If your pup is biting you and you give your dog a treat, you are teaching your puppy that biting is rewarded with food. This behavior is not what you want.

Instead, hold a treat in your hand, get your pup’s attention and make them comply with a basic obedience command such as sit.

When your pup sits, give the food reward and then get them focused on a toy. You distract your pup with food, make your puppy comply with obedience, and redirect them with a toy.

You are stopping unwanted behavior, and teaching desired behavior through compliance and reward while working on simple obedience all rolled into one.

2. Ignore and Be Still

Inciting more excitement is the number one mistake puppy owners make when their puppy bites or nips.  Moving body parts quickly, pushing your pup away from you, or yelling makes your puppy think you want to play.

If your pup bites at your hands or clothes, stay still and calmly say “no biting” or “no mouth” in a low voice.

If you are walking or moving and your puppy begins to bite, stop all movement. The simple act of walking can put some pups into prey drive.

Some breeds and pups have more prey drive than others. The simple premise behind prey drive is something is moving or running away, and your dog’s instinct is to chase it and capture it.

So simply walking may trigger some pups to want to play and bite. If you stop all movement, that should start to de-escalate your pup’s drive.

Now some pups are relentless, and the more you redirect them, the more they nip at you. If this is happening, stop all movement, stop all play, and put your puppy in a time-out.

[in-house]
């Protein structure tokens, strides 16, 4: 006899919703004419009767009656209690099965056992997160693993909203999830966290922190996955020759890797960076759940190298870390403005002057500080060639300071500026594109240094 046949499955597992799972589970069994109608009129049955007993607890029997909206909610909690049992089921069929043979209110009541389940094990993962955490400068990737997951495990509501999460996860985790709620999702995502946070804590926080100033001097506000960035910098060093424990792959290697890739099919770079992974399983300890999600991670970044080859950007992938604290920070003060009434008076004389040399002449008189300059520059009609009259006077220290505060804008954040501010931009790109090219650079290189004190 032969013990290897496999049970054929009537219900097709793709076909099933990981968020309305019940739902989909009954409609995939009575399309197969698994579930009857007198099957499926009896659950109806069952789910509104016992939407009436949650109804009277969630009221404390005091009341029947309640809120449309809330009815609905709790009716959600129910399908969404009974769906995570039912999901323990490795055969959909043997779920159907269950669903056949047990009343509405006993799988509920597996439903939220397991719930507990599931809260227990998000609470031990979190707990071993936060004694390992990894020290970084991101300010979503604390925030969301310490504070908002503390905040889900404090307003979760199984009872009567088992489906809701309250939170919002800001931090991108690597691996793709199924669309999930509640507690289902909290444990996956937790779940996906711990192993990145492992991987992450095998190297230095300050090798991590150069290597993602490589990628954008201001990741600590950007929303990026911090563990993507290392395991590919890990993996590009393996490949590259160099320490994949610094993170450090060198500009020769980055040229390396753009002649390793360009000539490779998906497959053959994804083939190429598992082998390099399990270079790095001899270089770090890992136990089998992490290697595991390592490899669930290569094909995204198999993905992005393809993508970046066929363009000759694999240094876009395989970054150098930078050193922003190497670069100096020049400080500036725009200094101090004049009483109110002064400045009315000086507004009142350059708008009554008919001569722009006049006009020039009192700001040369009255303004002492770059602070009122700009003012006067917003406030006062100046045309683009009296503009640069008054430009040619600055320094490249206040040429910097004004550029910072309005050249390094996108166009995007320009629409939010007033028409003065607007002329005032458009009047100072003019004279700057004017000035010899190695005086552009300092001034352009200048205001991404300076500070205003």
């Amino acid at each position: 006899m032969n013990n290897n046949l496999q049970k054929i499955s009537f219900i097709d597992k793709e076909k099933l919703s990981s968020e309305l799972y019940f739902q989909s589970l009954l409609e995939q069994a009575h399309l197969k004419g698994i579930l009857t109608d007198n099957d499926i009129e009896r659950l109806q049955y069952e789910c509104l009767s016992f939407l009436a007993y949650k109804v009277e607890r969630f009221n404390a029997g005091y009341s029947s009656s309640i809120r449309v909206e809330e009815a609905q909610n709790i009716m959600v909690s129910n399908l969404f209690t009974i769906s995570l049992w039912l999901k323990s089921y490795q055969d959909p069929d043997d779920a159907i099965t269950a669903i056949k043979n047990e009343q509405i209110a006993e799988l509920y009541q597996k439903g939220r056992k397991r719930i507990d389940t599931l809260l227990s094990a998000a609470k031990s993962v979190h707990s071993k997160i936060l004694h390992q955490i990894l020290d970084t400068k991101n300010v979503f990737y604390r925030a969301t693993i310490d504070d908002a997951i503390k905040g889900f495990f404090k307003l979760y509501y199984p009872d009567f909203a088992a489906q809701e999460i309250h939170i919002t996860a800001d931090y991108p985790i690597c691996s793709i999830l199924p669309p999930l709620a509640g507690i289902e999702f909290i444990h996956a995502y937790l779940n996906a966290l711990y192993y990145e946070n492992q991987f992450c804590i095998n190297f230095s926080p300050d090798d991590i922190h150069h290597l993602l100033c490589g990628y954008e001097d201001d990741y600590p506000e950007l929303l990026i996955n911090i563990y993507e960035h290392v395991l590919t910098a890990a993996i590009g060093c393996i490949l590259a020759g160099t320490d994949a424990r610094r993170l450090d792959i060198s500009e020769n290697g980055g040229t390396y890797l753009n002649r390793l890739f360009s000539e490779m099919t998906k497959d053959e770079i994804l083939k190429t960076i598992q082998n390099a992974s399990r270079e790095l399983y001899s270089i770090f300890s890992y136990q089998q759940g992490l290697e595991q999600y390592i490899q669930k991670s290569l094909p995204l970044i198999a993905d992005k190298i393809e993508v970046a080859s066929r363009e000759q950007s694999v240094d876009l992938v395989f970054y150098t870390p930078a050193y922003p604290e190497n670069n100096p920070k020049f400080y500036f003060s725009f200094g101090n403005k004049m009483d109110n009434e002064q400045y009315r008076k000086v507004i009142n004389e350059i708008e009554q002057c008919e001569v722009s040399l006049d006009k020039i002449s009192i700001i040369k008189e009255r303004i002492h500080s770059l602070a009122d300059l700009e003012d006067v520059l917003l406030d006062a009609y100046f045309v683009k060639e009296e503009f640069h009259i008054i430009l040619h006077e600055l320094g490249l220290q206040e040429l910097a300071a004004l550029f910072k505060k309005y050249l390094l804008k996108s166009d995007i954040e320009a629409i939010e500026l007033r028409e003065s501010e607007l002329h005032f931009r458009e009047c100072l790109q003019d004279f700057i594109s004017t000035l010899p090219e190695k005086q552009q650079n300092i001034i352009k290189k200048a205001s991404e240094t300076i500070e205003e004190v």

You want to place your puppy in a safe and secure area, preferably where they can see you. This is where crate training becomes useful.

Reinforce no biting or no mouth, and place your puppy into their crate or a designated area for a few minutes.

This allows them to calm down. A time-out also reinforces that unwanted behavior has consequences.

The unwanted behavior is biting or nipping, and the consequence is all play has stopped, and they have momentarily have been removed from their pack, which is you.

3. Exercise

A tired dog is a good dog is a quote that stands the test of time because it’s true.

Exercise your puppy and provide them plenty of mental stimulation. Excessive biting or chewing can stem from an overstimulated brain and body with nothing to do.

Puppy Biting Conclusion


how to stop puppy biting

Don’t let your pup be mouthy or get your attention through nipping or biting. If you are ignoring your pup because you are distracted, and they start biting to engage you, don’t allow it.

Tell your dog no biting or no mouth and put them in a time out. You need to control the situation and set the boundaries of what is allowed and what isn’t.

When your puppy is going through the biting stage, you want to have plenty of treats and toys available.

Make sure your pup’s toys are appropriate for their size and age. Balls, toys, and chews that are too small are potential choking hazards.

An 8-week-old puppy with small teeth will find a plush toy to be more enticing than a hard rope toy or a large rubber Kong. As your pup grows, their toys may need to get bigger and more durable.

Always supervise a puppy around children, be consistent, and remember that puppy biting is a phase. You will get through it.


Is Your Puppy Biting, Jumping, Pulling, and Not Listening?

german shepherd puppy training

These are the most common issues puppy owners have.

The GOOD news is that everyone can raise a well-mannered and obedient dog. You just need a little guidance.

For less than the cost of a six-week group obedience class, you can train your puppy from the comfort of your home.

Puppy Training Basics has over 3 hours of video content that teaches YOU how to train your pup and become a more confident owner.